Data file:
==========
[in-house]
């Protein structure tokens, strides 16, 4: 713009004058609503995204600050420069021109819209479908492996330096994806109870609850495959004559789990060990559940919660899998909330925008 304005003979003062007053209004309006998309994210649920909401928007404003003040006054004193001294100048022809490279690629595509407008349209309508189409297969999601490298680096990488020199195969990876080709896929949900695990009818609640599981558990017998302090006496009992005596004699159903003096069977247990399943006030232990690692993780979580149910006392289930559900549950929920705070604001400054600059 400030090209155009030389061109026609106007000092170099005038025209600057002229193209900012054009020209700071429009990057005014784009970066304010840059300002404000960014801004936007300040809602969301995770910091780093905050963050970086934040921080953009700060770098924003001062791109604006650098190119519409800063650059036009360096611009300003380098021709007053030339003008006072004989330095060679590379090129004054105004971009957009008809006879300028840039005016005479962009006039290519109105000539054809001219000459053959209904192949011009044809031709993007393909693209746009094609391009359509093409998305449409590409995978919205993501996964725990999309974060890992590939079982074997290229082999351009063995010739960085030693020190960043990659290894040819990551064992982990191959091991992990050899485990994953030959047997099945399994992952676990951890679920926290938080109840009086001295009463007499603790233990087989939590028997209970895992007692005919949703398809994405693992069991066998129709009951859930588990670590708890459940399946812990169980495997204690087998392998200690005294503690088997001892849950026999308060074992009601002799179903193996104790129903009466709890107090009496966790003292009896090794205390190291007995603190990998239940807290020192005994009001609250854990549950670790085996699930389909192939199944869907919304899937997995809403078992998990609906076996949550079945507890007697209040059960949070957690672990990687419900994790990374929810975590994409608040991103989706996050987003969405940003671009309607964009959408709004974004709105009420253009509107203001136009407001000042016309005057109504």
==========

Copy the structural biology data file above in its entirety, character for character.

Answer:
[in-house]
């Protein structure tokens, strides 16, 4: 713009004058609503995204600050420069021109819209479908492996330096994806109870609850495959004559789990060990559940919660899998909330925008 304005003979003062007053209004309006998309994210649920909401928007404003003040006054004193001294100048022809490279690629595509407008349209309508189409297969999601490298680096990488020199195969990876080709896929949900695990009818609640599981558990017998302090006496009992005596004699159903003096069977247990399943006030232990690692993780979580149910006392289930559900549950929920705070604001400054600059 400030090209155009030389061109026609106007000092170099005038025209600057002229193209900012054009020209700071429009990057005014784009970066304010840059300002404000960014801004936007300040809602969301995770910091780093905050963050970086934040921080953009700060770098924003001062791109604006650098190119519409800063650059036009360096611009300003380098021709007053030339003008006072004989330095060679590379090129004054105004971009957009008809006879300028840039005016005479962009006039290519109105000539054809001219000459053959209904192949011009044809031709993007393909693209746009094609391009359509093409998305449409590409995978919205993501996964725990999309974060890992590939079982074997290229082999351009063995010739960085030693020190960043990659290894040819990551064992982990191959091991992990050899485990994953030959047997099945399994992952676990951890679920926290938080109840009086001295009463007499603790233990087989939590028997209970895992007692005919949703398809994405693992069991066998129709009951859930588990670590708890459940399946812990169980495997204690087998392998200690005294503690088997001892849950026999308060074992009601002799179903193996104790129903009466709890107090009496966790003292009896090794205390190291007995603190990998239940807290020192005994009001609250854990549950670790085996699930389909192939199944869907919304899937997995809403078992998990609906076996949550079945507890007697209040059960949070957690672990990687419900994790990374929810975590994409608040991103989706996050987003969405940003671009309607964009959408709004974004709105009420253009509107203001136009407001000042016309005057109504």